Ambrosia, what will happen to me?

Alsemambrosia, Ambrosia, ambroisie, ambrosia artemisifolia, names that sound like bells. And that remind me of the poem by Jan Engelman ... Ambrosia, what flows to me, your skull is cooler moon and all apples blush ... Ambrosia was also nectar, happiness and paradise. Now, unfortunately, a plant that has become a pest around the world bears this name. He appears to be a plague not only because he is able to spread so well, but especially because he can cause strong allergic reactions in people.
I have to say that I always, and still have, mixed feelings about both fighting and protecting plants. If we want to fight plants, if they grow too strongly, hinder and protect humans if they threaten to disappear, if they no longer threaten us, we can pamper them again.

Description Ambrosia

My first introduction to the sagebrush ambrosia was in France. In every mairie, posters are warned and asked to eradicate 'l'ambroisie'. Personal plant description: L'ambroisie à feuille d'armoise (Ambrosia artemisiifolia L.) fait partie de ce que l'on appelle couramment «les mauvaises herbes». Plant once a year. Sheets single or usually double spring, clearly stalked. Wrap around the nut with 5-7 short prick-shaped spines, ending in a 1.5-2 mm long beak. Wrap of the male heads bare or little hairy.

His name and ... the problem

  • English: Common ragweed, annual ragweed, Roman wormwood, low ragweed, short ragweed, small ragweed, bitterweed, blackweed, American wormwood.
  • French: Ambroisie annuelle
  • German: Hohe Ambrosion
There are also some subspecies
  • Ambrosia artemisiifolia var. artemisiifolia L. -
  • Ambrosia artemisiifolia var. elatior (L.) Descourtils
  • Ambrosia artemisiifolia var. paniculata (Michx.) Blank.

The first part of its scientific name, ambrosia, recalls the Greek food nectar. The Greek word ambrosios is composed of a, "not" and mbrotos, "mortal." The latter may come from 'mortos' that is still recognizable in Dutch in the word 'murder'. He seems to be immortal now, although it is an annual plant, he apparently can spread quickly through seed. Seed that is mainly present in chicken and bird feed. Hidden, therefore, it is further spread by humans and animals, making it even forbidden in some countries to offer bird feed with ambrosia seeds. In Austria and Switzerland it is even forbidden to have the plant in the garden.
Ambrosia has been in the United States for much longer. One in ten people there is hypersensitive to ambrosia pollen. Of the allergy patients, approximately 1 in 4 ends up in the hospital with serious asthmatic complaints.
That Alsemambrosia is a problem can now also be seen from the fact that just half a million euros of European money has been earmarked for research into combating this plant.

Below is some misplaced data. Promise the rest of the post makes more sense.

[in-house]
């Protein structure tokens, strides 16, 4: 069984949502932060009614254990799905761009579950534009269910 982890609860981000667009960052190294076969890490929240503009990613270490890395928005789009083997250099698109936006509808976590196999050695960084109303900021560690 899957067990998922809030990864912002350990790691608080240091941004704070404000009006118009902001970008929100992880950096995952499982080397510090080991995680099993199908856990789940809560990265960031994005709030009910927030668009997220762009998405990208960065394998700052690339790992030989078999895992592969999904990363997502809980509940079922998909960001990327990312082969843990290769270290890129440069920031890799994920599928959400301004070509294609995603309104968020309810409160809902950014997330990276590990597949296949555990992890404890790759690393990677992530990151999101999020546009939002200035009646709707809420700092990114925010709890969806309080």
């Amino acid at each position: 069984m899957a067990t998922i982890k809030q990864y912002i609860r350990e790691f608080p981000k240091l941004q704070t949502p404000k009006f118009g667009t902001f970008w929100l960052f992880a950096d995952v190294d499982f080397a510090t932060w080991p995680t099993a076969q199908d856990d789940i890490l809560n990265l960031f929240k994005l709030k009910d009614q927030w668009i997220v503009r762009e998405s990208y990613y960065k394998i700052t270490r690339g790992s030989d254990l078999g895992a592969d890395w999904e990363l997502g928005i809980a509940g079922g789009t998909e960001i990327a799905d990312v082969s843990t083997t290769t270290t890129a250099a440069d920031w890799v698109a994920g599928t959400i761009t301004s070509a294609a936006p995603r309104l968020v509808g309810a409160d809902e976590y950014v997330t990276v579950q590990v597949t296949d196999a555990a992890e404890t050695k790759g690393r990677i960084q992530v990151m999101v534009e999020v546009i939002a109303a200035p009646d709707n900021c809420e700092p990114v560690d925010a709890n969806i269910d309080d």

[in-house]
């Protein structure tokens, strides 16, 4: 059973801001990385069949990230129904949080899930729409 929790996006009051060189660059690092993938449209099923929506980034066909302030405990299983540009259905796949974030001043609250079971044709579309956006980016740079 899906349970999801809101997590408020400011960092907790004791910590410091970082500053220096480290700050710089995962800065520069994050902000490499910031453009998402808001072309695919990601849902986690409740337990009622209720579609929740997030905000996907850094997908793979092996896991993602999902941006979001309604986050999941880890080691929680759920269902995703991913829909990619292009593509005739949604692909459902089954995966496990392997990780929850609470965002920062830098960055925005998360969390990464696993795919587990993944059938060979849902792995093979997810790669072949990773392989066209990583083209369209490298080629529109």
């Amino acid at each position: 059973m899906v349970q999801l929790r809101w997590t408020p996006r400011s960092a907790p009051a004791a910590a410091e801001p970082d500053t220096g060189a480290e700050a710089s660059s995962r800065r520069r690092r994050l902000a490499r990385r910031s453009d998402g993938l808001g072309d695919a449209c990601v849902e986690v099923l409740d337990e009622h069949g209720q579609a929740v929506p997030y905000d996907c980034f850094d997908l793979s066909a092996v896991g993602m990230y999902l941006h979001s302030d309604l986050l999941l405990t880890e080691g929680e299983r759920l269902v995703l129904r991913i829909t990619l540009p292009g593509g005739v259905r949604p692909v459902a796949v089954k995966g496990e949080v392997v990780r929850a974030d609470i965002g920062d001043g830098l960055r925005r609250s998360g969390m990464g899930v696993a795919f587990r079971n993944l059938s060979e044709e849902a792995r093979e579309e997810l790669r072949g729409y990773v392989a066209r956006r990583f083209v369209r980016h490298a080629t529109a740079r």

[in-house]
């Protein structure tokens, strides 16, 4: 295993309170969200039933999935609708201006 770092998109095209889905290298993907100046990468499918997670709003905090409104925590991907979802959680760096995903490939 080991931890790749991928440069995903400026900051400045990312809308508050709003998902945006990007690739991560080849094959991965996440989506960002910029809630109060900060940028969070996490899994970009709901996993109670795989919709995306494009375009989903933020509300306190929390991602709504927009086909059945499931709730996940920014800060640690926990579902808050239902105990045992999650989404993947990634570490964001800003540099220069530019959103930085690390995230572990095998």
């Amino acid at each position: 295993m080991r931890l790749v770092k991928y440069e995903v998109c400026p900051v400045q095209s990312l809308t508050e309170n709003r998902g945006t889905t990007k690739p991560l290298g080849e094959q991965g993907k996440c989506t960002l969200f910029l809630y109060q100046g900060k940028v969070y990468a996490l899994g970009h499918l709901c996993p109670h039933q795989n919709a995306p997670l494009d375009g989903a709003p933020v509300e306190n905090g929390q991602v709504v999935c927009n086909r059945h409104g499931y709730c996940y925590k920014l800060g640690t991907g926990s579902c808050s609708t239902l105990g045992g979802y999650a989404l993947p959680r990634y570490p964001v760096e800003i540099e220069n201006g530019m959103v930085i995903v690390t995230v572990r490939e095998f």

Ambrosia good too?

And to say something good about Ambrosia, apparently it contains an essential oil with a versatile antibacterial and anti-fungal effect. The researchers concluded that the oil of A. artemisiifolia expressed considerable antibacterial and antimycotic activity, as all tested microorganisms were found sensitive or intermediate sensitivity. Antimycotic activity of the oil was also compared to the activity of nystatin and amphotericin B and it was observed that activities were proportional.
Some Native Americans have also used the plant medicinally against insect bites and other skin disorders, which is strange because now it is even warned to only remove the plant with gloves on. Are we more sensitive to it or is there some evidence of mass hysteria. The same peoples also drank tea from the leaf to remedy menstrual problems. For now, I would not dare to advise that now and I am rightly on my guard because of negative information. Some specimens of Ambrosia have also appeared in my own French garden, which I still try to control with bare hands, without allergic reactions. Wait and see how it will continue with this new pest and which other plants will protect or threaten humans in the future.

Report Ambrosia

A folder with identification characteristics also mentions telephone numbers from different European countries, where you can report locations of Ambrosia. Fortunately there is not yet a duty to report, but with these numbers Belgium 031 9105153 / France 026 3055865 / The Netherlands 032 8540582
In the photo, hiding under the sunflowers grow en masse Ambrosia artemisifolia, photographed between the French town of Die and Luc and Diois.

Video: Ambrosia WoE:TE 11Nov2019 can someone take over the (April 2020).

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